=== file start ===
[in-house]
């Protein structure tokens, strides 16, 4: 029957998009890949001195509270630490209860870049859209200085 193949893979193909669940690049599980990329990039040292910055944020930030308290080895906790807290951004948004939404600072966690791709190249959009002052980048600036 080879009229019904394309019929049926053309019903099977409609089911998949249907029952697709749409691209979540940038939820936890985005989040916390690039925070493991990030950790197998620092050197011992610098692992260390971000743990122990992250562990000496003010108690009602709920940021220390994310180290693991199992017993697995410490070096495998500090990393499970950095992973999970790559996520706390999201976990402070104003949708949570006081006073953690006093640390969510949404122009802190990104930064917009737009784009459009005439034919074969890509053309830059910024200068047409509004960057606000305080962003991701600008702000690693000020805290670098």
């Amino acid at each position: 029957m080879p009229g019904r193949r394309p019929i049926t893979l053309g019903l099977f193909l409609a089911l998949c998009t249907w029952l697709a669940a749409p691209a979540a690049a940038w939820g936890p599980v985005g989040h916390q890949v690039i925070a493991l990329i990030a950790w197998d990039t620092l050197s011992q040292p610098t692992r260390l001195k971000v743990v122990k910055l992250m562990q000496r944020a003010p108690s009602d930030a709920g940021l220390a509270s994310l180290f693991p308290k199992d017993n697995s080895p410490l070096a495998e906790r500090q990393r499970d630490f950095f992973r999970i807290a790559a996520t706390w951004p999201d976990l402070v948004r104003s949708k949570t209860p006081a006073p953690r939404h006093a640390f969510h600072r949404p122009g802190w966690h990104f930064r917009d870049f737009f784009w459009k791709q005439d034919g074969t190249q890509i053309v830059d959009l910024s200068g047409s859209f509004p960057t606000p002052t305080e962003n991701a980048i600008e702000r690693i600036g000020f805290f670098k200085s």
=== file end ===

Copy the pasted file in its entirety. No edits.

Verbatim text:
[in-house]
């Protein structure tokens, strides 16, 4: 029957998009890949001195509270630490209860870049859209200085 193949893979193909669940690049599980990329990039040292910055944020930030308290080895906790807290951004948004939404600072966690791709190249959009002052980048600036 080879009229019904394309019929049926053309019903099977409609089911998949249907029952697709749409691209979540940038939820936890985005989040916390690039925070493991990030950790197998620092050197011992610098692992260390971000743990122990992250562990000496003010108690009602709920940021220390994310180290693991199992017993697995410490070096495998500090990393499970950095992973999970790559996520706390999201976990402070104003949708949570006081006073953690006093640390969510949404122009802190990104930064917009737009784009459009005439034919074969890509053309830059910024200068047409509004960057606000305080962003991701600008702000690693000020805290670098």
């Amino acid at each position: 029957m080879p009229g019904r193949r394309p019929i049926t893979l053309g019903l099977f193909l409609a089911l998949c998009t249907w029952l697709a669940a749409p691209a979540a690049a940038w939820g936890p599980v985005g989040h916390q890949v690039i925070a493991l990329i990030a950790w197998d990039t620092l050197s011992q040292p610098t692992r260390l001195k971000v743990v122990k910055l992250m562990q000496r944020a003010p108690s009602d930030a709920g940021l220390a509270s994310l180290f693991p308290k199992d017993n697995s080895p410490l070096a495998e906790r500090q990393r499970d630490f950095f992973r999970i807290a790559a996520t706390w951004p999201d976990l402070v948004r104003s949708k949570t209860p006081a006073p953690r939404h006093a640390f969510h600072r949404p122009g802190w966690h990104f930064r917009d870049f737009f784009w459009k791709q005439d034919g074969t190249q890509i053309v830059d959009l910024s200068g047409s859209f509004p960057t606000p002052t305080e962003n991701a980048i600008e702000r690693i600036g000020f805290f670098k200085s």